Stressor: 257



Polybrominated diphenyl ethers

Stressor Overview


AOPs Including This Stressor


Events Including This Stressor


Chemical Table


AOP Evidence


Interference with thyroid serum binding protein transthyretin and subsequent adverse human neurodevelopmental toxicity

It has been shown that many PBDE congeners and/or metabolites (including hydroxylated metabolites of PBDE congeners) can bind to TTR, in some cases more strongly than T4 (Hallgren and Darnerud 2002; Marchesini et al 2008; Ren and Guo 2012; Weiss et al 2015), and this class of congeners has been implicated as a thyroid toxicant (Boas et al 2012; Gore et al 2015; Miller et al 2009; Murk et al 2013).  In rats, certain PBDEs have been found to impact learning and memory ability via damage to hippocampal neurons, perhaps through a TTR-mediated transport process as described in this AOP (Driscoll et al 2009; Kato et al 2009; Sun et al 2017).  In humans, PBDEs and/or metabolites affect TH during vulnerable windows (i.e. pregnancy) and have been associated with pediatric neurobehavioral development and the developing nervous system, with particular emphasis on the hydroxylated metabolites that have been found to bioaccumulate in serum in children (Athanasiadou et al 2008; Chevrier et al 2010; Dingemans et al 2011; Eskenazi et al 2013; Preau et al 2015).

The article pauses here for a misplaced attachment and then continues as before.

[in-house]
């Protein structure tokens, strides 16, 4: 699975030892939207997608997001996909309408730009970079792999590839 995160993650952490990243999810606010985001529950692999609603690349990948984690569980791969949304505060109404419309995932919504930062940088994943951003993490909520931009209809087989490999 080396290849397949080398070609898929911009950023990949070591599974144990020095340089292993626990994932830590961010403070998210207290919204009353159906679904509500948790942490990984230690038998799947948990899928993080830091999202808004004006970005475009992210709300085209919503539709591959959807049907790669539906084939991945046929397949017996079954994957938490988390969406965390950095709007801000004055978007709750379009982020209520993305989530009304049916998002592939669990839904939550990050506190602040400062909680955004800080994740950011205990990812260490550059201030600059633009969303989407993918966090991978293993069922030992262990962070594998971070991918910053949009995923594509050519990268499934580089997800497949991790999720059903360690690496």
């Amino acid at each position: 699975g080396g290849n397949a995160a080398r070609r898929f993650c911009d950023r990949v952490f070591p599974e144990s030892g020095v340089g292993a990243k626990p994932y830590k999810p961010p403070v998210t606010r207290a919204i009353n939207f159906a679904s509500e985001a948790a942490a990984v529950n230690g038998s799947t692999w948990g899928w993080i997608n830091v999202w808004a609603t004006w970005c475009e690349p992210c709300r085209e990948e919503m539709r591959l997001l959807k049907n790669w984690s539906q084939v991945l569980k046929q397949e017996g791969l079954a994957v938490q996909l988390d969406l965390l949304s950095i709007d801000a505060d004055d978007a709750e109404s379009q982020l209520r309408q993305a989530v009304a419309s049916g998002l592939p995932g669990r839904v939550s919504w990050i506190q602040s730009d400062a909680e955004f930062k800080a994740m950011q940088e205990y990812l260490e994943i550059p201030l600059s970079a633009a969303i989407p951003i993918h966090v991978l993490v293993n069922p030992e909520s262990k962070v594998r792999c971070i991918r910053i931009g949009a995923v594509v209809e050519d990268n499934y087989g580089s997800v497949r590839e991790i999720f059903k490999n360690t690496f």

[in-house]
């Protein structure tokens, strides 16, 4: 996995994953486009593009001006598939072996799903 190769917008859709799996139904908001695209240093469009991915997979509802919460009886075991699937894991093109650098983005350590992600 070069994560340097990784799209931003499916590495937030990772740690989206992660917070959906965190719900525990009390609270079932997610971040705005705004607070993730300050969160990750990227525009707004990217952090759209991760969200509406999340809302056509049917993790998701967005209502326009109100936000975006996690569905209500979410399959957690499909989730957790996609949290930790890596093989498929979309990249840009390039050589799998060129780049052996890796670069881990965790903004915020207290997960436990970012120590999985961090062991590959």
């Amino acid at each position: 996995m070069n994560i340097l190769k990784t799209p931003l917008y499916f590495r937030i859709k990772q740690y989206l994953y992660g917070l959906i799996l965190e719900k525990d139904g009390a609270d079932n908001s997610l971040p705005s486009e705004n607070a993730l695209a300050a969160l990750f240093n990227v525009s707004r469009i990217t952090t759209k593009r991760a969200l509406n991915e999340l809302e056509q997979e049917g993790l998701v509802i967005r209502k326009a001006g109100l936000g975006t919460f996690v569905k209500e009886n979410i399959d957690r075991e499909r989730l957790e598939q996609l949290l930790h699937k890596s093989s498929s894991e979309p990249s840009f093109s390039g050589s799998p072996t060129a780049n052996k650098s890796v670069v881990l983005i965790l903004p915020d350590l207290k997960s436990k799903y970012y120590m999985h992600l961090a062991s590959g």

Athanasiadou, M., Cuadra, S. N., Marsh, G., Bergman, A., & Jakobsson, K. (2008). Polybrominated diphenyl ethers (PBDEs) and bioaccumulative hydroxylated PBDE metabolites in young humans from Managua, Nicaragua. Environmental Health Perspectives, 116(3), 400–408. http://doi.org/10.1289/ehp.10713

Boas, M., Feldt-Rasmussen, U., & Main, K. M. (2012). Thyroid effects of endocrine disrupting chemicals. Molecular and Cellular Endocrinology, 355(2), 240–248. http://doi.org/10.1016/j.mce.2011.09.005

Chevrier, J., Harley, K. G., Bradman, A., Gharbi, M., Sjödin, A., & Eskenazi, B. (2010). Polybrominated diphenyl ether (PBDE) flame retardants and thyroid hormone during pregnancy. Environmental Health Perspectives, 118(10), 1444–1449. http://doi.org/10.1289/ehp.1001905

Dingemans, M. M. L., van den Berg, M., & Westerink, R. H. S. (2011). Neurotoxicity of brominated flame retardants: (In)direct effects of parent and hydroxylated polybrominated diphenyl ethers on the (Developing) nervous system. Environmental Health Perspectives, 119(7), 900–907. http://doi.org/10.1289/ehp.1003035

Driscoll, L. L., Gibson, A. M., & Hieb, A. (2009). Chronic postnatal DE-71 exposure: Effects on learning, attention and thyroxine levels. Neurotoxicology and Teratology, 31(2), 76–84. http://doi.org/10.1016/j.ntt.2008.11.003

Eskenazi, B., Chevrier, J., Rauch, S. A., Kogut, K., Harley, K. G., Johnson, C., … Bradman, A. (2013). In utero and childhood polybrominated diphenyl ether (PBDE) exposures and neurodevelopment in the CHAMACOS study. Environmental Health Perspectives, 121(2), 257–262. http://doi.org/10.1289/ehp.1205597